Diabetes is on your to-do list every day. At night, you cross out all the things you did to take care of yourself. The next day you wake up to start all over again with diabetes being on the top of the list. Some days you feel like a champion. Other days you feel hopeless. Wondering if there really is a loving God.
Our society sets an unrealistic goal of perfection. More damaging, if you are not perfect in your self-care, then you get the inadequate head stamp of being non-compliant. Once you identify yourself with the non- compliant stamp associated with your self-care, hopelessness sets in. The daily task of self-care starts feeling like Bill Murray’s “Groundhog Day” movie. Ever day you wake up, knowing the same scene is going to play over and over again.
I use to watch my mother test her blood sugars. The high reading on her meter made her feel hopeless. In fact, it discouraged her so much; she started testing less and less. I remember the first time I asked her what her blood glucose meter read, she replied, “ I have been a bad girl.” That was the first time I experienced my “Groundhog Day” moment with her. Every time we were together, and she experienced a less than satisfactory reading, I would remind her that her blood sugar readings are simply feedback. I would go on by pointing out how blessed we are to have technology that can read blood sugars, allowing adjustments to be made to her insulin.
The truth of the matter is, you can eat right and exercise and get a “ good girl reading”. You can eat right and exercise and get a “ bad girl reading”. It is not about being compliant vs. non-compliant. There are other conditions that affect your blood sugar that aren’t as obvious to you. Stress, medication for acute illness and some invisible variable can completely throw you off you game.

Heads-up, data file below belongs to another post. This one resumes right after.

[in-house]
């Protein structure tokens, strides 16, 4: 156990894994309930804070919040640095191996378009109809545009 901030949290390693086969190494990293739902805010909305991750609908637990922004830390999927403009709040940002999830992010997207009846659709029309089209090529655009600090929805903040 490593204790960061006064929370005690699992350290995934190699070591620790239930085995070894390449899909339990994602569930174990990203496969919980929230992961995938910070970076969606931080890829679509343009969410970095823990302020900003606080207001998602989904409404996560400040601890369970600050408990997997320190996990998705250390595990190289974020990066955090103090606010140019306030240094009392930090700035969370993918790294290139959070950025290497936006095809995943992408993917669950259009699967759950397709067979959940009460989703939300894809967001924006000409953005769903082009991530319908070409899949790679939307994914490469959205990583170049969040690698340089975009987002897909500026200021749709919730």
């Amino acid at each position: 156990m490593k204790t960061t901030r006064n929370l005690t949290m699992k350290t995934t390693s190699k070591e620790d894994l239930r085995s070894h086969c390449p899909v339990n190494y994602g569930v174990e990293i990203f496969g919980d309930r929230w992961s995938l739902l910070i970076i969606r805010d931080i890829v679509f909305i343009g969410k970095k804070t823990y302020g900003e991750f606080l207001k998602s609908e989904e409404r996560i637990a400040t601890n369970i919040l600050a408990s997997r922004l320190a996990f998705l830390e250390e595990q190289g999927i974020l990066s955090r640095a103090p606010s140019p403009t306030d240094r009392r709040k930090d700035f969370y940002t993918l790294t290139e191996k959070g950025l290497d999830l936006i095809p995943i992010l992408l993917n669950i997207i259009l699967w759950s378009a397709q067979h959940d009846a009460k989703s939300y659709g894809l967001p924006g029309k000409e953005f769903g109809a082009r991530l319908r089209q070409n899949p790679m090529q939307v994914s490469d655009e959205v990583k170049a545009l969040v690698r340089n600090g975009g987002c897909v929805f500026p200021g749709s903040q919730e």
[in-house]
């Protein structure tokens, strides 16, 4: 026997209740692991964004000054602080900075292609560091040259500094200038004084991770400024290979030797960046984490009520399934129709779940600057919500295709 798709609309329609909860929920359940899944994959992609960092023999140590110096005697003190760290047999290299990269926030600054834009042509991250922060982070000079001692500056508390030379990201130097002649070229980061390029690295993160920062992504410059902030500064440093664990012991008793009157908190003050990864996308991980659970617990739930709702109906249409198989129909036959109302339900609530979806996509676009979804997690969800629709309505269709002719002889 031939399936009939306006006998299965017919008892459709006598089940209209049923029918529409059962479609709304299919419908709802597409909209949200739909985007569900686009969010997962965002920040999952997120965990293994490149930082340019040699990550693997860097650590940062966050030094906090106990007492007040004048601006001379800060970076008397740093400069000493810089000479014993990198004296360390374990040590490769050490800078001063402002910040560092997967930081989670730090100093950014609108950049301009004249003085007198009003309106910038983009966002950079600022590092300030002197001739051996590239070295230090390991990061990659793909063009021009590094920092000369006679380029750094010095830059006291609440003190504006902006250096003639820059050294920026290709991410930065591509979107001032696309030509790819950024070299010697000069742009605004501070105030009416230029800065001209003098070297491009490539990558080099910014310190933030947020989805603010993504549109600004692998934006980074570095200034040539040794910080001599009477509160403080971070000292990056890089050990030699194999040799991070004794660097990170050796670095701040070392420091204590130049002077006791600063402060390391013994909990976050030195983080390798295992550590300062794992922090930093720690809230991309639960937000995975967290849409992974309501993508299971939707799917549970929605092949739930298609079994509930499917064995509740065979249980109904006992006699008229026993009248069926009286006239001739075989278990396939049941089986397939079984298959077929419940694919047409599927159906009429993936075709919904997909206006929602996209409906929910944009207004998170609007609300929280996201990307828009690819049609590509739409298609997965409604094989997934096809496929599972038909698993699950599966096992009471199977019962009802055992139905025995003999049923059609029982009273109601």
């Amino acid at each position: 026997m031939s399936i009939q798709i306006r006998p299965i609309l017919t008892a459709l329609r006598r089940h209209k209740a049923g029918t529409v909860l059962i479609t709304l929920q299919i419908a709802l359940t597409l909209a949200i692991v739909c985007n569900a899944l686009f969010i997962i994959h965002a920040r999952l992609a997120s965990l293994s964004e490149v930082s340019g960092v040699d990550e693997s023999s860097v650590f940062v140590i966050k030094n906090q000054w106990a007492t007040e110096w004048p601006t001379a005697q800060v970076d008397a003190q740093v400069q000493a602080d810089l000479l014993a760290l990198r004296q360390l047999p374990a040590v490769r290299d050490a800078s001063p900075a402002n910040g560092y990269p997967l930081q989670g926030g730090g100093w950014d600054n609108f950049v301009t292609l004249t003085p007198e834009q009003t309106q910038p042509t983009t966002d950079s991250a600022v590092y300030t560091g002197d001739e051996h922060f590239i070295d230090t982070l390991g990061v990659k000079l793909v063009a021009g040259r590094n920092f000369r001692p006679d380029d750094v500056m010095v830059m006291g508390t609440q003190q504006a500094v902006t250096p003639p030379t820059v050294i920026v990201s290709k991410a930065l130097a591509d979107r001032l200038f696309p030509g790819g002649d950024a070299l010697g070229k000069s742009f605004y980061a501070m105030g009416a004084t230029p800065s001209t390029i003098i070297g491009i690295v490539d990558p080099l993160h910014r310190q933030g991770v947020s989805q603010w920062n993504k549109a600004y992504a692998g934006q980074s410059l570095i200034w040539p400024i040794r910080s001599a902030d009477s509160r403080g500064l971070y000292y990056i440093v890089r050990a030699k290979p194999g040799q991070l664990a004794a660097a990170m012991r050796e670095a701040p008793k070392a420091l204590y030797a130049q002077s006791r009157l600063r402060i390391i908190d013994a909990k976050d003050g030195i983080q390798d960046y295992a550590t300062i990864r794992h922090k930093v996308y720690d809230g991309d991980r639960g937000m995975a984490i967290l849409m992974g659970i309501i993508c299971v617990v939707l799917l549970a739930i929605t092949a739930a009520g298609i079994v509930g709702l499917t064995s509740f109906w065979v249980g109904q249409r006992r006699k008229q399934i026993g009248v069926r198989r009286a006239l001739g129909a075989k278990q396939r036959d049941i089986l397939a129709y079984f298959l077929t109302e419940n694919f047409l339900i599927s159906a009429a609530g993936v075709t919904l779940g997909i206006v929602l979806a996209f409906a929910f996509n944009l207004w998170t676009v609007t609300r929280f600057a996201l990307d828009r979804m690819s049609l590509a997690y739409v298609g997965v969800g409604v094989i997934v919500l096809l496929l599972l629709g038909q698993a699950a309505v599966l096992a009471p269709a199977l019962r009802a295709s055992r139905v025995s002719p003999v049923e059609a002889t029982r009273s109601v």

Be Easy on Yourself
If you were only to judge yourself by diet and exercise, then you are setting yourself up to identify with the bad girl camp. The daily task of self-care is a job in itself. I do believe at times, we all feel that we have been dealt a hand that does not seem fair. However, when you look a little deeper and embrace the change, you find it gives you the strength you did not know you have. My mother passed away 11 years ago. She is still a teacher to me. The diabetes community I touch benefit from my experience with her.
Some of us go to school to learn a profession. For others, life teaches us our profession. My profession comes from my life experience with my family whom I loved so dearly.
Losing my mother and brother to diabetes had much to do with the hopelessness they felt. The impossible grind of trying to be perfect allowed denial to steer them into giving up.
This is my poem to anyone and everyone that feels a let down after seeing their blood sugar reading.
Blood Sugar Blessing
I have diabetes,
It does not have me
Blood sugar reading
Is a blessing to me
It’s simply technology
I do not need to plea
Or kneel down fearfully
Knowing what I need to know
Helps me internally
My blood sugar reading
Is a blessing to me